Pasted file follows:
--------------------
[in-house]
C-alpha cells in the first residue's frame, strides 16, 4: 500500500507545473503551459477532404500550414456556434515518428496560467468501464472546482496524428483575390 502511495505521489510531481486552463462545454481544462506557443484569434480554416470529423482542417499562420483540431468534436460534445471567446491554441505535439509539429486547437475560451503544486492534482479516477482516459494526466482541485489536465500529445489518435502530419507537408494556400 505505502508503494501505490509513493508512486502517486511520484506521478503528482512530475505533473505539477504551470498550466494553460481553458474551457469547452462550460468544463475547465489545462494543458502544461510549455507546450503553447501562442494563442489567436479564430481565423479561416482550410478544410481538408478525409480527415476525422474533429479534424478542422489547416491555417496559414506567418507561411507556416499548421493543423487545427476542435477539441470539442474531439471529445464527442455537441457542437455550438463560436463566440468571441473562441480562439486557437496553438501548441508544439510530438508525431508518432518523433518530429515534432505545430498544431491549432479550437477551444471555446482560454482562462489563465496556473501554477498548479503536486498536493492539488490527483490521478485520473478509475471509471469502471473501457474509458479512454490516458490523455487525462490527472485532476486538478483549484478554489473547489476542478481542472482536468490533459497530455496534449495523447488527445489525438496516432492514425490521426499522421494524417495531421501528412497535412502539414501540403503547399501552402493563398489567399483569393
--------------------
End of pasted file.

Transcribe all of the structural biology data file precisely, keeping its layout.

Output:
[in-house]
C-alpha cells in the first residue's frame, strides 16, 4: 500500500507545473503551459477532404500550414456556434515518428496560467468501464472546482496524428483575390 502511495505521489510531481486552463462545454481544462506557443484569434480554416470529423482542417499562420483540431468534436460534445471567446491554441505535439509539429486547437475560451503544486492534482479516477482516459494526466482541485489536465500529445489518435502530419507537408494556400 505505502508503494501505490509513493508512486502517486511520484506521478503528482512530475505533473505539477504551470498550466494553460481553458474551457469547452462550460468544463475547465489545462494543458502544461510549455507546450503553447501562442494563442489567436479564430481565423479561416482550410478544410481538408478525409480527415476525422474533429479534424478542422489547416491555417496559414506567418507561411507556416499548421493543423487545427476542435477539441470539442474531439471529445464527442455537441457542437455550438463560436463566440468571441473562441480562439486557437496553438501548441508544439510530438508525431508518432518523433518530429515534432505545430498544431491549432479550437477551444471555446482560454482562462489563465496556473501554477498548479503536486498536493492539488490527483490521478485520473478509475471509471469502471473501457474509458479512454490516458490523455487525462490527472485532476486538478483549484478554489473547489476542478481542472482536468490533459497530455496534449495523447488527445489525438496516432492514425490521426499522421494524417495531421501528412497535412502539414501540403503547399501552402493563398489567399483569393